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Title: An examination of the endoplasmic reticulum stress response in the filamentous fungus Aspergillus nidulans
Author: Young, E. S. M.
ISNI:       0000 0004 7970 4536
Awarding Body: University of Liverpool
Current Institution: University of Liverpool
Date of Award: 2019
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Filamentous fungi are used throughout the biotechnology industry for the production of both native and recombinant proteins. There is a marked difference in the level of recombinant protein production compared to native, with yields decreasing from grams to milligrams per litre. The endoplasmic reticulum stress response (ERSR) has been identified as a potential bottleneck for recombinant protein production. In higher eukaryotes the ERSR has three known sensors, ire1, perk and atf6. Through these sensors, ER stress is attenuated by upregulation of ERSR target genes, global translational repression and degradation of transcripts targeted to the ER. Fungi have only one confirmed sensor of the higher eukaryotic ERSR, coordinated by the functional homologue of ire1 (ireA) which induces the ERSR through activation of the transcription factor HacA. In this study, I examine the ERSR of the filamentous fungi Aspergillus nidulans, a model organism for Aspergillus spp, to elucidate the fungal ERSR in an attempt to identify targets for increased recombinant protein production (RPP) yields. In this thesis I show that IreA is required for viability outwith its role in HacA activation as overexpression of the TF did not recover a ΔireA strain's lethal phenotype. Also, that during ER stress, IreA is required for degradation of two transcripts encoding ER processed proteases as is observed in higher eukaryotes. I provide evidence for a second transcriptional pathway regulating gene expression during ER stress in A. nidulans. Further to this, polysome profiling has shown global translational repression during ER stress similar to that observed in higher eukaryotes. The findings of this research project are that the fungal ERSR is more conserved with that of higher eukaryotes than previously assumed, providing several new targets to potentially increase recombinant protein production (RPP).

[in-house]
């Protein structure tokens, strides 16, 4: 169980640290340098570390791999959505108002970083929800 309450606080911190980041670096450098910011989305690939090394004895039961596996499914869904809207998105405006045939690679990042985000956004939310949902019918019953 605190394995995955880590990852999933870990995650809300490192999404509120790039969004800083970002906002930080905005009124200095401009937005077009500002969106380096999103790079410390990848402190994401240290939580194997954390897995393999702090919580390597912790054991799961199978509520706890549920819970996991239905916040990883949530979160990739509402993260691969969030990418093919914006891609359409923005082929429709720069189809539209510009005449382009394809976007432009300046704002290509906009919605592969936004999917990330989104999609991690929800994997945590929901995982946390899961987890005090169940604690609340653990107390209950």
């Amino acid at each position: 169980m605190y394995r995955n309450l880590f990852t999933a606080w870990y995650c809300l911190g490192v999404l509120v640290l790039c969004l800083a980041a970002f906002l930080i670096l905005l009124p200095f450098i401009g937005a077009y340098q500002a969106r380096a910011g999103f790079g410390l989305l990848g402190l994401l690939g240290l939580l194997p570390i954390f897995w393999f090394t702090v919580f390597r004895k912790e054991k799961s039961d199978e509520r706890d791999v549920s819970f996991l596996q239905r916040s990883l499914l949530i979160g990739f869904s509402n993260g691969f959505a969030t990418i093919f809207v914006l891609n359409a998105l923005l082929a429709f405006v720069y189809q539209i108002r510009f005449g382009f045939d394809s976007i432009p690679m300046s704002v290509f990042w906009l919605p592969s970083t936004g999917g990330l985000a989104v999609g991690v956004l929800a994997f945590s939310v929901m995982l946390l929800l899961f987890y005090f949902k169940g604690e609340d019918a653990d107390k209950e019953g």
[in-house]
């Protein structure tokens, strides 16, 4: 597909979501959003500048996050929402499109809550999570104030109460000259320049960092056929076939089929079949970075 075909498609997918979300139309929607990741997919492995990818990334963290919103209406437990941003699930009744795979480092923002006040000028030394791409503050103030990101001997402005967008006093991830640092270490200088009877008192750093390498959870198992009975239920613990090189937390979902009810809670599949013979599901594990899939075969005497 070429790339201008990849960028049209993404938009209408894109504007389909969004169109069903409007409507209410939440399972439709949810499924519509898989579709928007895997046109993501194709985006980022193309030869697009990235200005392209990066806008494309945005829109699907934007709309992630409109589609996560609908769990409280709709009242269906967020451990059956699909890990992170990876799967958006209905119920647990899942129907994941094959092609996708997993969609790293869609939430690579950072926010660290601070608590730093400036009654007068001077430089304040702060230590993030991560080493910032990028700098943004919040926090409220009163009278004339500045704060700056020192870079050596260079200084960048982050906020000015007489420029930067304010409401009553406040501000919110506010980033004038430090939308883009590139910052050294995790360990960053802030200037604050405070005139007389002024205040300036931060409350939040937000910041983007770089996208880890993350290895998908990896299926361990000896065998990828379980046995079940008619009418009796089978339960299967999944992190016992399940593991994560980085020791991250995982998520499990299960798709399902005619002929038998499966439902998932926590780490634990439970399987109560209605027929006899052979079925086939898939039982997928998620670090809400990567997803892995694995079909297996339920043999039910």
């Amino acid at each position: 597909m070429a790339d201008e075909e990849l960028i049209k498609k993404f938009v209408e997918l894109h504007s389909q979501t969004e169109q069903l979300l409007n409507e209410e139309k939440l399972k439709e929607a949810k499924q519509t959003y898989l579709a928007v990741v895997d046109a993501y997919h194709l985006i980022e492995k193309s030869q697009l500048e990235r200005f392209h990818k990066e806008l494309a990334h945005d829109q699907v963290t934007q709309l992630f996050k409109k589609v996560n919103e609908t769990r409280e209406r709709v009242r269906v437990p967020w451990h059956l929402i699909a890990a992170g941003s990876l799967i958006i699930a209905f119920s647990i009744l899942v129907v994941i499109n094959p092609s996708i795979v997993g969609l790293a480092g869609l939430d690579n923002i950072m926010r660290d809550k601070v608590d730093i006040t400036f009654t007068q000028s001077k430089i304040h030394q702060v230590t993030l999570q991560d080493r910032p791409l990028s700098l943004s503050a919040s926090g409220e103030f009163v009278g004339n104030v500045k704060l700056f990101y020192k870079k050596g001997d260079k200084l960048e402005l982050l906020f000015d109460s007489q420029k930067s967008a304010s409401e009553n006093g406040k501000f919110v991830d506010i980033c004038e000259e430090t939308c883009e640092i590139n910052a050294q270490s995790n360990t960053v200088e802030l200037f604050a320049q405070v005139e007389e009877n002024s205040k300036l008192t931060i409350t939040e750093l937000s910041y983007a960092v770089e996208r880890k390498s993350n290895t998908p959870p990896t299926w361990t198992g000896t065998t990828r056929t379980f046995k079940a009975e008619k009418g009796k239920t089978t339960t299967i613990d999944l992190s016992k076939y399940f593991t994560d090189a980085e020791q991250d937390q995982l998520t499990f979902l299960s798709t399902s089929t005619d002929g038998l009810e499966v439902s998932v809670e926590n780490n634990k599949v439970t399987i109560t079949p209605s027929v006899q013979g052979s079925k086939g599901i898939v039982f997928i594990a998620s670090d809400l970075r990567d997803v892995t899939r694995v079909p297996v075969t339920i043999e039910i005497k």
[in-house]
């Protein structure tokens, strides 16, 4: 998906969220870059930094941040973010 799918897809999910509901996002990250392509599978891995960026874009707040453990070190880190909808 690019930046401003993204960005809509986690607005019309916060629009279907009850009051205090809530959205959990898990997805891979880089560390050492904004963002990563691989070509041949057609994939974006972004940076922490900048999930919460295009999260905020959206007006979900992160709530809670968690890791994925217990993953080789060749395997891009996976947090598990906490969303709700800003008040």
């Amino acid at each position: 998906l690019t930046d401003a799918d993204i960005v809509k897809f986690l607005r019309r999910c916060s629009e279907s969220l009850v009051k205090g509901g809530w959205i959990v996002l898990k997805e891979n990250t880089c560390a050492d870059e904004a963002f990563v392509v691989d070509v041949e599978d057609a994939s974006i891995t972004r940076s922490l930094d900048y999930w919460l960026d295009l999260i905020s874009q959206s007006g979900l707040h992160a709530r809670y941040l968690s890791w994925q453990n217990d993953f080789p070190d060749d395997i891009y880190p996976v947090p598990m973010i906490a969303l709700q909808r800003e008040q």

Supervisor: Caddick, Mark ; Ebrahimi, Bahram Sponsor: Not available
Qualification Name: Thesis (Ph.D.) Qualification Level: Doctoral